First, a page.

Consultations on Sudan and South Sudan and UN Interim Security Force for Abyei
Tomorrow morning (5 December), the Security Council is expected to be briefed in consultations by Assistant Secretary-General for Peacekeeping Operations Edmond Mulet on Sudan and South Sudan issues and on the UN Interim Security Force for Abyei (UNISFA).
Council members will expect to receive an update from Mulet on the state of relations between Sudan and South Sudan and potential next steps in the negotiations between the two countries. In recent months, in spite of the ongoing impasse over the status of the disputed Abyei region, relations between the two parties have improved, as oil has continued to flow from South Sudan to Sudan, there have not been major skirmishes along the border, and rhetoric between the two countries has not been heated. Council members may be interested in discussing with Mulet whether this apparent thaw has created the diplomatic space required for the parties to have constructive negotiations on demarcating the border, maintaining peace and stability in Abyei, and addressing other challenging issues. Likewise, members may be keen to consider what role the Council could play in supporting such negotiations.
The security situation in Abyei, which the Secretary-General’s latest report characterised as “highly unpredictable and tense”, will also likely be addressed in tomorrow’s meeting. In light of the late October unilateral “community” referendum by the Ngok-Dinka, there may be interest in learning whether this has led to an increase in tension between the Ngok-Dinka and Misseriya communities. Another security concern raised in the report is the early commencement of the Misseriya migration southwards into the Abyei area and some Council members may want an assessment of the potential for inter-communal tension and how UNISFA is preparing for this.
When the Council members last held consultations on Sudan and South Sudan, Under-Secretary-General for Peacekeeping Hervé Ladsous described the ongoing tensions between the Ngok-Dinka and Misseriya communities, noting that UNISFA has been trying to establish buffer zones between the two groups. Given these tensions, Council members may be keen to receive from Mulet an update on how UNISFA continues to address security challenges in the area and what progress, if any, has been made in negotiations between Sudan and South Sudan on the establishment of temporary institutions (Abyei Area Administration, Abyei Legislative Council, and Abyei Police Force) in the area.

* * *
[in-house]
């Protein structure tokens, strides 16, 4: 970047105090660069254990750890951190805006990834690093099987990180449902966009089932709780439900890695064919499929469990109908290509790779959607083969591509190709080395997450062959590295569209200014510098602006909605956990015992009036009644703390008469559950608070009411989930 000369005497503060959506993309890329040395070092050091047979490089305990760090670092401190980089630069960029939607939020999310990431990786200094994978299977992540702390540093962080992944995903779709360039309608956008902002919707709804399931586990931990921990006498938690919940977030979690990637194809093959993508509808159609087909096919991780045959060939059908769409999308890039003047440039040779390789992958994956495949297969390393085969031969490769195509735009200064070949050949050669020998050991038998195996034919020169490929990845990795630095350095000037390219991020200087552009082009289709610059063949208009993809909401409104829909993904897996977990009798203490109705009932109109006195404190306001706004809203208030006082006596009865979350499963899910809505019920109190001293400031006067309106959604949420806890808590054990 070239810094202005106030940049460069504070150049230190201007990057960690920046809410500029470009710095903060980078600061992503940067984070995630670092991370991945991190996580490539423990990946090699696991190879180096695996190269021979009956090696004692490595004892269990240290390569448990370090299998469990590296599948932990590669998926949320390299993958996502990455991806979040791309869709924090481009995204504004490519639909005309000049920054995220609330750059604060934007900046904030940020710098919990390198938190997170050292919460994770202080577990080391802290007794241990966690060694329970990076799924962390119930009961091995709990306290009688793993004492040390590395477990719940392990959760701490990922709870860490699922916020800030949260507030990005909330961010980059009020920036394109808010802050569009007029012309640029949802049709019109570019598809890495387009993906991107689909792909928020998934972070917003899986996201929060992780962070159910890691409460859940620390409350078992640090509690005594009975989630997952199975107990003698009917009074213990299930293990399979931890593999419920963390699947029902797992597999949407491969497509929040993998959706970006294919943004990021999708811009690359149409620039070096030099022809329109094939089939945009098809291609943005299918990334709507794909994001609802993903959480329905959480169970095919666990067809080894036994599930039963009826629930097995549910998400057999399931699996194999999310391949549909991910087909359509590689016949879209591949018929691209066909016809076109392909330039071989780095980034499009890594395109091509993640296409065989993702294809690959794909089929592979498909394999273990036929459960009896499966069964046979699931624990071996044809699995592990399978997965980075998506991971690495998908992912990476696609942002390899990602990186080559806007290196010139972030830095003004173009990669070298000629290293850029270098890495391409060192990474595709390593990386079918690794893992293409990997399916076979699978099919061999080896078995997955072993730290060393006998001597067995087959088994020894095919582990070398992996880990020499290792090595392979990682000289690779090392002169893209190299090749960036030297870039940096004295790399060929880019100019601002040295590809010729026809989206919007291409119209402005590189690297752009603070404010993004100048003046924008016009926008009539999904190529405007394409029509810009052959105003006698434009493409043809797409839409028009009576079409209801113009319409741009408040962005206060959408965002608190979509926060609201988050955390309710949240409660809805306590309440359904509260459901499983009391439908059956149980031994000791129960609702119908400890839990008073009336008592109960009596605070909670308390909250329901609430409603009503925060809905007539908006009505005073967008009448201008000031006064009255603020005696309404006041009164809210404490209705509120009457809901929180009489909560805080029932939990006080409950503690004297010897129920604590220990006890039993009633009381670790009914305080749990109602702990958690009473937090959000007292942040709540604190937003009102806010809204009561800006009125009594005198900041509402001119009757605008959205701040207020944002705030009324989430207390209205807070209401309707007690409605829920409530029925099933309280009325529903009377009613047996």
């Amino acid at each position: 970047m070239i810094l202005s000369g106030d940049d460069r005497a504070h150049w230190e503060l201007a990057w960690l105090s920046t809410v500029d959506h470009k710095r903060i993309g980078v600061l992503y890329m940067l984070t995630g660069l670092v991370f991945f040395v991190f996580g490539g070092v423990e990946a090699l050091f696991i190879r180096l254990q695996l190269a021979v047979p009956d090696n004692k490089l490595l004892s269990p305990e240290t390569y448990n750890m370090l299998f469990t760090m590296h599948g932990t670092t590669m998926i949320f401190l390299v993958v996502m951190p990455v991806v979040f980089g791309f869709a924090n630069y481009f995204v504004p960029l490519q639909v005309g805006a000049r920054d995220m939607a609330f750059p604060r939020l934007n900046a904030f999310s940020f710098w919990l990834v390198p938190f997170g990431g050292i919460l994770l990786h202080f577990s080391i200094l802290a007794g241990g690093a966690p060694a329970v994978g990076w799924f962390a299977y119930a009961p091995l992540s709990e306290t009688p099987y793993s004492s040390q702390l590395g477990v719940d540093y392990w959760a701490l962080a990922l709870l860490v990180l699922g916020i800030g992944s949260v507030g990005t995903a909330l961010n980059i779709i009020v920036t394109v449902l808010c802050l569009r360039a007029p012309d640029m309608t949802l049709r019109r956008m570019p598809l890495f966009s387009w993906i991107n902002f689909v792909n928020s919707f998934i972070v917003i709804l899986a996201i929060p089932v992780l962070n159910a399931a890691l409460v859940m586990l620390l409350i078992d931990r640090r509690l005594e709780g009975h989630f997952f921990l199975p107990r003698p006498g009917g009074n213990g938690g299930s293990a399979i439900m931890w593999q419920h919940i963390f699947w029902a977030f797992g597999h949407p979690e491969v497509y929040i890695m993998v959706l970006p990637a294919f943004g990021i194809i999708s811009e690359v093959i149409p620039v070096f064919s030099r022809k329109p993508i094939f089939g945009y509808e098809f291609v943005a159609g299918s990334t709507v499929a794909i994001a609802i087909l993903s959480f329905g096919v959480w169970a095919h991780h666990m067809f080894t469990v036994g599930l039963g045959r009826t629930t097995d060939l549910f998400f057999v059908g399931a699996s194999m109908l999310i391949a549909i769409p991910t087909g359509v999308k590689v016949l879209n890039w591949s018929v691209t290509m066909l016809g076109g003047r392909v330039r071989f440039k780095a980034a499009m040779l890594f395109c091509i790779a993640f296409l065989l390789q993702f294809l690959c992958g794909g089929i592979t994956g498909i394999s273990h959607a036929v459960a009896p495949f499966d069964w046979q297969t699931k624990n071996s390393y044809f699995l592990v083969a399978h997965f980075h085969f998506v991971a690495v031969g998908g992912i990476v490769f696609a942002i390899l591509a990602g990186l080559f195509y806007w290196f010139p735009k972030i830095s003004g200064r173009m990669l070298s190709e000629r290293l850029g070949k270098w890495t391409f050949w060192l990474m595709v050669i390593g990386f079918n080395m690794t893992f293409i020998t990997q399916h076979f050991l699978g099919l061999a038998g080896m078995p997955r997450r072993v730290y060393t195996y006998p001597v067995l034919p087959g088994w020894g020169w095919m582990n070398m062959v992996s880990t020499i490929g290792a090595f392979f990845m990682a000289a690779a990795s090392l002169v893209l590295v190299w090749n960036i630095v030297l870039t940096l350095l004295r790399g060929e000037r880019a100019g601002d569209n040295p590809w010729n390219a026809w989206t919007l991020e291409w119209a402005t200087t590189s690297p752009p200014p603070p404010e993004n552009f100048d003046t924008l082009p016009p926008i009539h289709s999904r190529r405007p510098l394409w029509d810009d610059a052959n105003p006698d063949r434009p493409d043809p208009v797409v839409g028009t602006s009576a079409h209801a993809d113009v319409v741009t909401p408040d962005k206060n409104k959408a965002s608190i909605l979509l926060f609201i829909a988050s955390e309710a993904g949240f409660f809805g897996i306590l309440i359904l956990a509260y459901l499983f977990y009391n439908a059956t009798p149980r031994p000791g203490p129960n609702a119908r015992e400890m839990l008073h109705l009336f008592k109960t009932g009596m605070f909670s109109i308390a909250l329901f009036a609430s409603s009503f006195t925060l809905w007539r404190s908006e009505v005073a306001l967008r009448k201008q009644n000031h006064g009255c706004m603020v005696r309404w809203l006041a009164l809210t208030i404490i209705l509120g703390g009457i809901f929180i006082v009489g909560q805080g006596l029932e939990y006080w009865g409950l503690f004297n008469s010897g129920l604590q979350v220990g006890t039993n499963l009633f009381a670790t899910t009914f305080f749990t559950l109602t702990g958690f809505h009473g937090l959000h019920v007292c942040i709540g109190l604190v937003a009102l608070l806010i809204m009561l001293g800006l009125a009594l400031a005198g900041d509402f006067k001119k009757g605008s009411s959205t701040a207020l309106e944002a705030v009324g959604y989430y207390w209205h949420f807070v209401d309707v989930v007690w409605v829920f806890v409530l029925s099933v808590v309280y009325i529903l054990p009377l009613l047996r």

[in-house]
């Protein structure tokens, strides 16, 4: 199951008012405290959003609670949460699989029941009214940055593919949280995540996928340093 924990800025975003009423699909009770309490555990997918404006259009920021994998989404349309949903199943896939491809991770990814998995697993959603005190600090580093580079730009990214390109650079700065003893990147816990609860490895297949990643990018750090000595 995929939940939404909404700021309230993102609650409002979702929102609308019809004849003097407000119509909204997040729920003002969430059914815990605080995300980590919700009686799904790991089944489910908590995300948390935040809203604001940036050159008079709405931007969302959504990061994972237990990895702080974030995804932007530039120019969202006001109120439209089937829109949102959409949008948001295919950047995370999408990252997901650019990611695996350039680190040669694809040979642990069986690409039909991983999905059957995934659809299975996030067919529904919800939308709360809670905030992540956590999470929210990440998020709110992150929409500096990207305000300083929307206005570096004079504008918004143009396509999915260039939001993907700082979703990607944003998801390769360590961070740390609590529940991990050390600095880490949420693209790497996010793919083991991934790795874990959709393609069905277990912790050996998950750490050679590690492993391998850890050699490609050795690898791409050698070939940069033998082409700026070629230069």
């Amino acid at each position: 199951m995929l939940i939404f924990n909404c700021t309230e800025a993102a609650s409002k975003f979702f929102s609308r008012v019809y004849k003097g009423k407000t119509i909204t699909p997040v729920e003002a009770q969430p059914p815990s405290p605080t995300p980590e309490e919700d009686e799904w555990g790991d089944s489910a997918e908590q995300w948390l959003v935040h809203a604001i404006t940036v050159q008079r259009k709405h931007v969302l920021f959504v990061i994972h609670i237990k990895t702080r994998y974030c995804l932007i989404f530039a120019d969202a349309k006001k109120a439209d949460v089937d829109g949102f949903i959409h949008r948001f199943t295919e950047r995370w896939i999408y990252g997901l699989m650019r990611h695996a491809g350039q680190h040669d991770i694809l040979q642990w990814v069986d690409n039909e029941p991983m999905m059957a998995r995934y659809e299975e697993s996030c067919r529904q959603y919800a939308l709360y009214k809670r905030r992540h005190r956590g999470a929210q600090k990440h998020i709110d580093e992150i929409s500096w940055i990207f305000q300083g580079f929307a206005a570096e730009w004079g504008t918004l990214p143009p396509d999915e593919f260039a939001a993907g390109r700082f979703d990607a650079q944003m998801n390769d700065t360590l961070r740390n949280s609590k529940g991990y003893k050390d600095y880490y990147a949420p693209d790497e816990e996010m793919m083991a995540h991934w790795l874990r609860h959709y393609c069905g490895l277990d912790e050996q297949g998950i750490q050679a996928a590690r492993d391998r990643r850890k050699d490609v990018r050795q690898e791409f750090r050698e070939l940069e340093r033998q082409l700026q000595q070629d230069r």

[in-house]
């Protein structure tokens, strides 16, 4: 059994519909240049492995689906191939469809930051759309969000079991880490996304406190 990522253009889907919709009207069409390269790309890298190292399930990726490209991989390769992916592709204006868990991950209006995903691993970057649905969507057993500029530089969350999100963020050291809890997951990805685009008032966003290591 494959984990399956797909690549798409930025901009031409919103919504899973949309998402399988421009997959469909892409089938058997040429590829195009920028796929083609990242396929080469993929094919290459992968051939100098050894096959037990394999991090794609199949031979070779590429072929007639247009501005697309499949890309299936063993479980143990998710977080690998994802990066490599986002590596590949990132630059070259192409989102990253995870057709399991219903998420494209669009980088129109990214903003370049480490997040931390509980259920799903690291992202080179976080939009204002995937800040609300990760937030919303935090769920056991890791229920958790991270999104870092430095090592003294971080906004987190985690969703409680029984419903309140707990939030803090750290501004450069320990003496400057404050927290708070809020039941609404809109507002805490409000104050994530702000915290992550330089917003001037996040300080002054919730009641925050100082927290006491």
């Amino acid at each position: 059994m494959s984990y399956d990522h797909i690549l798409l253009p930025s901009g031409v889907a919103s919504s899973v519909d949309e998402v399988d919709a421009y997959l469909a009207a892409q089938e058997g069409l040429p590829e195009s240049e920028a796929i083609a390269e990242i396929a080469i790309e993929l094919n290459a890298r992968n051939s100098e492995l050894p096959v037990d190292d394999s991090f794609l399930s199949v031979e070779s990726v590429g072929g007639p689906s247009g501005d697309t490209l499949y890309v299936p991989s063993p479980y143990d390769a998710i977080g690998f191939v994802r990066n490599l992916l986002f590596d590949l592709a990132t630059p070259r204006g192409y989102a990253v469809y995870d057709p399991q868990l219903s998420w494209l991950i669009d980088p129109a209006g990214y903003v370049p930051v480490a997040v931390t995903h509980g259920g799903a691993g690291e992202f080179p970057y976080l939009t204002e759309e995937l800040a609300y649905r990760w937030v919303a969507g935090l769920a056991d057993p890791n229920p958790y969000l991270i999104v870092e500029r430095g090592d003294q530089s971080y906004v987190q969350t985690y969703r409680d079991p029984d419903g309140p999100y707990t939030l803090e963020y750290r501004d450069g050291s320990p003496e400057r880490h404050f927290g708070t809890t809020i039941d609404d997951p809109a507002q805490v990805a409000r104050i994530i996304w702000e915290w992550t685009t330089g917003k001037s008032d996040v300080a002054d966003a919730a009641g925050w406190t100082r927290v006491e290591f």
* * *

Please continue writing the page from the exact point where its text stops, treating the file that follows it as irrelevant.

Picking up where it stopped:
Council members may be interested as well in the status of the implementation of the Joint Border Verification and Monitoring Mechanism (JBVMM) along the Sudan-South Sudan border, as UNISFA is mandated to support the JBVMM. In resolution 2104 of 29 May 2013, the Council authorised an additional 1,126 troops to provide protection to monitors along the border. The Secretary-General’s report indicates that deployment of these troops began with an advance party of 117 troops. Several Council members are interested in receiving information from Mulet on when the additional troops may be deployed.
Another issue that is likely to be raised at tomorrow’s meeting is the planned but unrealised polio vaccination campaign in South Kordofan and Blue Nile states in Sudan. This campaign, intended to inoculate 165,000 children in Sudan People’s Liberation Movement-North (SPLM-N)-held areas of South Kordofan and Blue Nile, was scheduled for 5-12 November. The campaign did not take place because Sudan and the SPLM-N were unable to agree to the terms of delivery. While Sudan initiated a unilateral cessation of hostilities between 1-12 November, the SPLM-N argued that it needed to meet with Sudan first, with the AU High-Level Implementation Panel mediating, to discuss mutually acceptable terms for a ceasefire. It has also argued that Sudan should not be trusted to take part in the delivery of the vaccine, suggesting that UNISFA personnel do so instead.
All Council members are frustrated that a polio vaccination campaign in South Kordofan and Blue Nile has not been conducted, especially in light of its 11 October press statement urging Sudan and the SPLM-N to overcome their differences and implement the campaign (SC/11145). Nonetheless, there are different views on the most appropriate approach by the Council.
The US, as the penholder on Sudan and South Sudan issues, urged the Council to pursue a strong Council product in the first half of November as a follow-up to the press statement, given the failure of the vaccination effort. It seems that most Council members were also supportive of a Council outcome. However, Russia was reluctant, believing that rather than further Council action, what was needed was for the parties to implement the vaccination campaign, as called for in the October press statement. Russia also appeared to be critical of the SPLM-N, arguing that it was placing preconditions on the delivery of vaccinations by calling for direct talks with Sudan prior to the campaign’s launch.
While all Council members believe that the vaccination campaign should be conducted it seems that there have been no further discussions of a possible Council outcome that could exert leverage on the parties. It is possible that this may be raised in tomorrow’s discussion.